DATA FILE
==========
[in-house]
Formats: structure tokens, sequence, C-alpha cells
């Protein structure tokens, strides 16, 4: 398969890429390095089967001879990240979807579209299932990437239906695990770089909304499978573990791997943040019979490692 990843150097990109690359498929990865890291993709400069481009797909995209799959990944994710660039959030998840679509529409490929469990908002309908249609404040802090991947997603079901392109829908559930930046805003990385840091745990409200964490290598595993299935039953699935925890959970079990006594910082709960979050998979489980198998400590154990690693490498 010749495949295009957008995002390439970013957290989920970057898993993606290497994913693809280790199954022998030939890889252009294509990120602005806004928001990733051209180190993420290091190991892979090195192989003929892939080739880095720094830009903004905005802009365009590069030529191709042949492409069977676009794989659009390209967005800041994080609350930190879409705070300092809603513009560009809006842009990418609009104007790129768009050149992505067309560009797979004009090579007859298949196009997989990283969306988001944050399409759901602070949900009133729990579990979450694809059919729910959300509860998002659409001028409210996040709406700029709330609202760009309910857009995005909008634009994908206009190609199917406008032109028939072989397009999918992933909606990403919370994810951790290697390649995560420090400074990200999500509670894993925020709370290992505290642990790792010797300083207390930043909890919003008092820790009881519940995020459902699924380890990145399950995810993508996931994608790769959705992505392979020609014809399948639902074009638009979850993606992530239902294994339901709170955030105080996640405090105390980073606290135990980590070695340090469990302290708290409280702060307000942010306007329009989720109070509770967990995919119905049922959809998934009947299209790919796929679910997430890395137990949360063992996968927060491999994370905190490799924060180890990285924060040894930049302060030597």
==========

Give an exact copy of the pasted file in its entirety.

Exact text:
[in-house]
Formats: structure tokens, sequence, C-alpha cells
């Protein structure tokens, strides 16, 4: 398969890429390095089967001879990240979807579209299932990437239906695990770089909304499978573990791997943040019979490692 990843150097990109690359498929990865890291993709400069481009797909995209799959990944994710660039959030998840679509529409490929469990908002309908249609404040802090991947997603079901392109829908559930930046805003990385840091745990409200964490290598595993299935039953699935925890959970079990006594910082709960979050998979489980198998400590154990690693490498 010749495949295009957008995002390439970013957290989920970057898993993606290497994913693809280790199954022998030939890889252009294509990120602005806004928001990733051209180190993420290091190991892979090195192989003929892939080739880095720094830009903004905005802009365009590069030529191709042949492409069977676009794989659009390209967005800041994080609350930190879409705070300092809603513009560009809006842009990418609009104007790129768009050149992505067309560009797979004009090579007859298949196009997989990283969306988001944050399409759901602070949900009133729990579990979450694809059919729910959300509860998002659409001028409210996040709406700029709330609202760009309910857009995005909008634009994908206009190609199917406008032109028939072989397009999918992933909606990403919370994810951790290697390649995560420090400074990200999500509670894993925020709370290992505290642990790792010797300083207390930043909890919003008092820790009881519940995020459902699924380890990145399950995810993508996931994608790769959705992505392979020609014809399948639902074009638009979850993606992530239902294994339901709170955030105080996640405090105390980073606290135990980590070695340090469990302290708290409280702060307000942010306007329009989720109070509770967990995919119905049922959809998934009947299209790919796929679910997430890395137990949360063992996968927060491999994370905190490799924060180890990285924060040894930049302060030597």